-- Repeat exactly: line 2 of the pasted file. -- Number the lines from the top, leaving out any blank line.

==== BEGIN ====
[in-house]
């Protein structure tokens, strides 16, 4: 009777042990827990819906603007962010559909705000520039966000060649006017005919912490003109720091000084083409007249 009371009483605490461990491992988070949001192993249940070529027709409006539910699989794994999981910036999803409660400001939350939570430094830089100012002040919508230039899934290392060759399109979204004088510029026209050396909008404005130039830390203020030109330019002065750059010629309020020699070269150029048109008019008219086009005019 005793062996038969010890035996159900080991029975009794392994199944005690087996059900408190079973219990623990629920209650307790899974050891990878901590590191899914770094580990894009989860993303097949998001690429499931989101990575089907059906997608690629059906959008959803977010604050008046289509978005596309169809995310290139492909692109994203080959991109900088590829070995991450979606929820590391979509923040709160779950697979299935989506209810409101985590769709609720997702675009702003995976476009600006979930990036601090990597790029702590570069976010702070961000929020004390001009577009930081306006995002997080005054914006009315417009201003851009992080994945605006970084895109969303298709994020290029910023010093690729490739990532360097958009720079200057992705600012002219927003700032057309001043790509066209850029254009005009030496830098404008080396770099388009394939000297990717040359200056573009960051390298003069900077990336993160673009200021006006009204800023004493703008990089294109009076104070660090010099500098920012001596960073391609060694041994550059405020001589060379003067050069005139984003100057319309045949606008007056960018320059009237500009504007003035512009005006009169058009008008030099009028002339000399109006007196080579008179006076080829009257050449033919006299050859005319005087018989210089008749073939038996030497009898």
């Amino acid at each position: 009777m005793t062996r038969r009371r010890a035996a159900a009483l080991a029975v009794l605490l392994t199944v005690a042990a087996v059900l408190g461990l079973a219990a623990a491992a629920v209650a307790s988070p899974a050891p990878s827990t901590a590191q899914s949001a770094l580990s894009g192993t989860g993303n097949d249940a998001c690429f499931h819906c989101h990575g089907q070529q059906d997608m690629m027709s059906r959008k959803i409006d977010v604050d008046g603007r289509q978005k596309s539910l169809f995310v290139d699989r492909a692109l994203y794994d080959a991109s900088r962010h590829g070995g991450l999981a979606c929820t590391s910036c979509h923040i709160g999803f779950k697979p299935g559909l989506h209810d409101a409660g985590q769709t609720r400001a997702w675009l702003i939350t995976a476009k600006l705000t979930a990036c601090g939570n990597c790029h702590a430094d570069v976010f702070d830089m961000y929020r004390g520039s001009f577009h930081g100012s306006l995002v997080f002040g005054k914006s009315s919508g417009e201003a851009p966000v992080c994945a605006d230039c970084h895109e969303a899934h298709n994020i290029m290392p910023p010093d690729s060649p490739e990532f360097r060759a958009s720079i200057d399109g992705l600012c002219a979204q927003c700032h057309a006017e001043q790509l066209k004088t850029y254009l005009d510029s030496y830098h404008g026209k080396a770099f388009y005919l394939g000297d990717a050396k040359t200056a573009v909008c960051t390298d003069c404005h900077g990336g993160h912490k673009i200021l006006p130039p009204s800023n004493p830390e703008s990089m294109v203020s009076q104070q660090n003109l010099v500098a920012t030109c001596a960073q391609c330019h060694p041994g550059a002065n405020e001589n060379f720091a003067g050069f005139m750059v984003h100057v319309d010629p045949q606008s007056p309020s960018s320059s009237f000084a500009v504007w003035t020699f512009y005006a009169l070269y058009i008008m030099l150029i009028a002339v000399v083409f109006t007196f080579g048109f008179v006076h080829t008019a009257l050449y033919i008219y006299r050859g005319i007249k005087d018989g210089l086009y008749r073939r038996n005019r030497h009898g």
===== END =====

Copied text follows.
């Protein structure tokens, strides 16, 4: 009777042990827990819906603007962010559909705000520039966000060649006017005919912490003109720091000084083409007249 009371009483605490461990491992988070949001192993249940070529027709409006539910699989794994999981910036999803409660400001939350939570430094830089100012002040919508230039899934290392060759399109979204004088510029026209050396909008404005130039830390203020030109330019002065750059010629309020020699070269150029048109008019008219086009005019 005793062996038969010890035996159900080991029975009794392994199944005690087996059900408190079973219990623990629920209650307790899974050891990878901590590191899914770094580990894009989860993303097949998001690429499931989101990575089907059906997608690629059906959008959803977010604050008046289509978005596309169809995310290139492909692109994203080959991109900088590829070995991450979606929820590391979509923040709160779950697979299935989506209810409101985590769709609720997702675009702003995976476009600006979930990036601090990597790029702590570069976010702070961000929020004390001009577009930081306006995002997080005054914006009315417009201003851009992080994945605006970084895109969303298709994020290029910023010093690729490739990532360097958009720079200057992705600012002219927003700032057309001043790509066209850029254009005009030496830098404008080396770099388009394939000297990717040359200056573009960051390298003069900077990336993160673009200021006006009204800023004493703008990089294109009076104070660090010099500098920012001596960073391609060694041994550059405020001589060379003067050069005139984003100057319309045949606008007056960018320059009237500009504007003035512009005006009169058009008008030099009028002339000399109006007196080579008179006076080829009257050449033919006299050859005319005087018989210089008749073939038996030497009898």